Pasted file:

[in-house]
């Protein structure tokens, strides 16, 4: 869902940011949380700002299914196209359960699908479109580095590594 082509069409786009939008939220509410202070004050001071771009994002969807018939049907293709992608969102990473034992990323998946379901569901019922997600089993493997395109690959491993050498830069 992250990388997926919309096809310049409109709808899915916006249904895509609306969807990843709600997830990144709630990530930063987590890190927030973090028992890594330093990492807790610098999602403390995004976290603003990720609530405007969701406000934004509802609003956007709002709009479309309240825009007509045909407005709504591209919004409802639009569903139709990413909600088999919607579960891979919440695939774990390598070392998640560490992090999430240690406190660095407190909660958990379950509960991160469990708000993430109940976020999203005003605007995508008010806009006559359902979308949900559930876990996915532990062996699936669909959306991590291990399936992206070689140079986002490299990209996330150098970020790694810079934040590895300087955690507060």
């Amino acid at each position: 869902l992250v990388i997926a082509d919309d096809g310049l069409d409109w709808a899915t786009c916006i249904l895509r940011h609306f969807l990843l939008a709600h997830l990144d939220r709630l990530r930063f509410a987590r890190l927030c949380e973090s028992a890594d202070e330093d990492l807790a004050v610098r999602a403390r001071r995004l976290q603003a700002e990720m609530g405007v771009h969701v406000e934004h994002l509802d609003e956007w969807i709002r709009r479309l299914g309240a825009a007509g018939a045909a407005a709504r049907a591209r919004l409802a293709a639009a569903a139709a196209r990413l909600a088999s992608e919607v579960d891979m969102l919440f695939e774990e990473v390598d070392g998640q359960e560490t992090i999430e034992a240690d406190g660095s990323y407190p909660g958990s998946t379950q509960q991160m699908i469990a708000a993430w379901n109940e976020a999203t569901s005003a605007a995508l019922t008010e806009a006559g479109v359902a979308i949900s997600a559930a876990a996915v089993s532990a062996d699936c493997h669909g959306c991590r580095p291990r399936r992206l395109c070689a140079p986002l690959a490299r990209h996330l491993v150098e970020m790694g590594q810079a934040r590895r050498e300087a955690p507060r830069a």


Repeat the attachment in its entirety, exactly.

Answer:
[in-house]
């Protein structure tokens, strides 16, 4: 869902940011949380700002299914196209359960699908479109580095590594 082509069409786009939008939220509410202070004050001071771009994002969807018939049907293709992608969102990473034992990323998946379901569901019922997600089993493997395109690959491993050498830069 992250990388997926919309096809310049409109709808899915916006249904895509609306969807990843709600997830990144709630990530930063987590890190927030973090028992890594330093990492807790610098999602403390995004976290603003990720609530405007969701406000934004509802609003956007709002709009479309309240825009007509045909407005709504591209919004409802639009569903139709990413909600088999919607579960891979919440695939774990390598070392998640560490992090999430240690406190660095407190909660958990379950509960991160469990708000993430109940976020999203005003605007995508008010806009006559359902979308949900559930876990996915532990062996699936669909959306991590291990399936992206070689140079986002490299990209996330150098970020790694810079934040590895300087955690507060």
């Amino acid at each position: 869902l992250v990388i997926a082509d919309d096809g310049l069409d409109w709808a899915t786009c916006i249904l895509r940011h609306f969807l990843l939008a709600h997830l990144d939220r709630l990530r930063f509410a987590r890190l927030c949380e973090s028992a890594d202070e330093d990492l807790a004050v610098r999602a403390r001071r995004l976290q603003a700002e990720m609530g405007v771009h969701v406000e934004h994002l509802d609003e956007w969807i709002r709009r479309l299914g309240a825009a007509g018939a045909a407005a709504r049907a591209r919004l409802a293709a639009a569903a139709a196209r990413l909600a088999s992608e919607v579960d891979m969102l919440f695939e774990e990473v390598d070392g998640q359960e560490t992090i999430e034992a240690d406190g660095s990323y407190p909660g958990s998946t379950q509960q991160m699908i469990a708000a993430w379901n109940e976020a999203t569901s005003a605007a995508l019922t008010e806009a006559g479109v359902a979308i949900s997600a559930a876990a996915v089993s532990a062996d699936c493997h669909g959306c991590r580095p291990r399936r992206l395109c070689a140079p986002l690959a490299r990209h996330l491993v150098e970020m790694g590594q810079a934040r590895r050498e300087a955690p507060r830069a």